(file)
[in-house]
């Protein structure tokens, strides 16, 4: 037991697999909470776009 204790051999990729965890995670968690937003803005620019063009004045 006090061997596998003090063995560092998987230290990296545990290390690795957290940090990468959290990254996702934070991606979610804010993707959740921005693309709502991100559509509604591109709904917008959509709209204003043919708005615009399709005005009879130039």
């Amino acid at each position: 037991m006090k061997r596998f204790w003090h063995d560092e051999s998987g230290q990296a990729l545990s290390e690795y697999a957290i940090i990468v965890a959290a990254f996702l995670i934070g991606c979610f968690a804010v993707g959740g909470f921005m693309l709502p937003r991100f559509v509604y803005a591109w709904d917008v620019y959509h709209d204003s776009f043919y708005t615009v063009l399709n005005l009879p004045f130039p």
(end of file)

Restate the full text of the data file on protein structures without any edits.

[in-house]
């Protein structure tokens, strides 16, 4: 037991697999909470776009 204790051999990729965890995670968690937003803005620019063009004045 006090061997596998003090063995560092998987230290990296545990290390690795957290940090990468959290990254996702934070991606979610804010993707959740921005693309709502991100559509509604591109709904917008959509709209204003043919708005615009399709005005009879130039």
């Amino acid at each position: 037991m006090k061997r596998f204790w003090h063995d560092e051999s998987g230290q990296a990729l545990s290390e690795y697999a957290i940090i990468v965890a959290a990254f996702l995670i934070g991606c979610f968690a804010v993707g959740g909470f921005m693309l709502p937003r991100f559509v509604y803005a591109w709904d917008v620019y959509h709209d204003s776009f043919y708005t615009v063009l399709n005005l009879p004045f130039p």